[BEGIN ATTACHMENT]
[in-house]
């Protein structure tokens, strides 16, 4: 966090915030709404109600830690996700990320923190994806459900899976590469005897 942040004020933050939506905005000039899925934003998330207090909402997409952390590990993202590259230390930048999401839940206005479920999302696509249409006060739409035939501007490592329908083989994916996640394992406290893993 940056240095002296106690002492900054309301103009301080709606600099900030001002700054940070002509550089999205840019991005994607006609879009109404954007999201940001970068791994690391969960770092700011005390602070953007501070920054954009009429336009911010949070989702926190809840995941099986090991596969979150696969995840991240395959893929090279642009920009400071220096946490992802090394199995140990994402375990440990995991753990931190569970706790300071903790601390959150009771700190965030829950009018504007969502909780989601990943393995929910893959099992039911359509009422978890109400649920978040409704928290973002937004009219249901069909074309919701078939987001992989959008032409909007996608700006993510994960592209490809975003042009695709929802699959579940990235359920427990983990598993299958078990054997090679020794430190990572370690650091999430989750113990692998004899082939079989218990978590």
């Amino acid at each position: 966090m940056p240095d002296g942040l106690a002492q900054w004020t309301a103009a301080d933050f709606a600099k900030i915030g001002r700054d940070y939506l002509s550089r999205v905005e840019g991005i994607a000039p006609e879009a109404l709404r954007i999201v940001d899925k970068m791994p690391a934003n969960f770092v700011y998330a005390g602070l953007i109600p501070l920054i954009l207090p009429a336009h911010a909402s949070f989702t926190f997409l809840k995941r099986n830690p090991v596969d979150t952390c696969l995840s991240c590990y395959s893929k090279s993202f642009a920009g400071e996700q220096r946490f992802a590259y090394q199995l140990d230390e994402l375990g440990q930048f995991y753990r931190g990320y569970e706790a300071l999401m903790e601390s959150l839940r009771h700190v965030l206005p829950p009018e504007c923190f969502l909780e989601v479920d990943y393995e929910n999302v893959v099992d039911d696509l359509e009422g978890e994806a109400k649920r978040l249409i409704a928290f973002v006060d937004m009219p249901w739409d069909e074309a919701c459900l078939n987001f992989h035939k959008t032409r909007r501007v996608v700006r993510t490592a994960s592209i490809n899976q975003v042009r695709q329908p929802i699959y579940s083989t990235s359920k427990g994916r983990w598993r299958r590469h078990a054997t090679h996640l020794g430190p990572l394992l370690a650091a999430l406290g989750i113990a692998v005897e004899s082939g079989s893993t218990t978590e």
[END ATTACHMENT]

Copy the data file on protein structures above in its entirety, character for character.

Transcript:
[in-house]
């Protein structure tokens, strides 16, 4: 966090915030709404109600830690996700990320923190994806459900899976590469005897 942040004020933050939506905005000039899925934003998330207090909402997409952390590990993202590259230390930048999401839940206005479920999302696509249409006060739409035939501007490592329908083989994916996640394992406290893993 940056240095002296106690002492900054309301103009301080709606600099900030001002700054940070002509550089999205840019991005994607006609879009109404954007999201940001970068791994690391969960770092700011005390602070953007501070920054954009009429336009911010949070989702926190809840995941099986090991596969979150696969995840991240395959893929090279642009920009400071220096946490992802090394199995140990994402375990440990995991753990931190569970706790300071903790601390959150009771700190965030829950009018504007969502909780989601990943393995929910893959099992039911359509009422978890109400649920978040409704928290973002937004009219249901069909074309919701078939987001992989959008032409909007996608700006993510994960592209490809975003042009695709929802699959579940990235359920427990983990598993299958078990054997090679020794430190990572370690650091999430989750113990692998004899082939079989218990978590």
């Amino acid at each position: 966090m940056p240095d002296g942040l106690a002492q900054w004020t309301a103009a301080d933050f709606a600099k900030i915030g001002r700054d940070y939506l002509s550089r999205v905005e840019g991005i994607a000039p006609e879009a109404l709404r954007i999201v940001d899925k970068m791994p690391a934003n969960f770092v700011y998330a005390g602070l953007i109600p501070l920054i954009l207090p009429a336009h911010a909402s949070f989702t926190f997409l809840k995941r099986n830690p090991v596969d979150t952390c696969l995840s991240c590990y395959s893929k090279s993202f642009a920009g400071e996700q220096r946490f992802a590259y090394q199995l140990d230390e994402l375990g440990q930048f995991y753990r931190g990320y569970e706790a300071l999401m903790e601390s959150l839940r009771h700190v965030l206005p829950p009018e504007c923190f969502l909780e989601v479920d990943y393995e929910n999302v893959v099992d039911d696509l359509e009422g978890e994806a109400k649920r978040l249409i409704a928290f973002v006060d937004m009219p249901w739409d069909e074309a919701c459900l078939n987001f992989h035939k959008t032409r909007r501007v996608v700006r993510t490592a994960s592209i490809n899976q975003v042009r695709q329908p929802i699959y579940s083989t990235s359920k427990g994916r983990w598993r299958r590469h078990a054997t090679h996640l020794g430190p990572l394992l370690a650091a999430l406290g989750i113990a692998v005897e004899s082939g079989s893993t218990t978590e």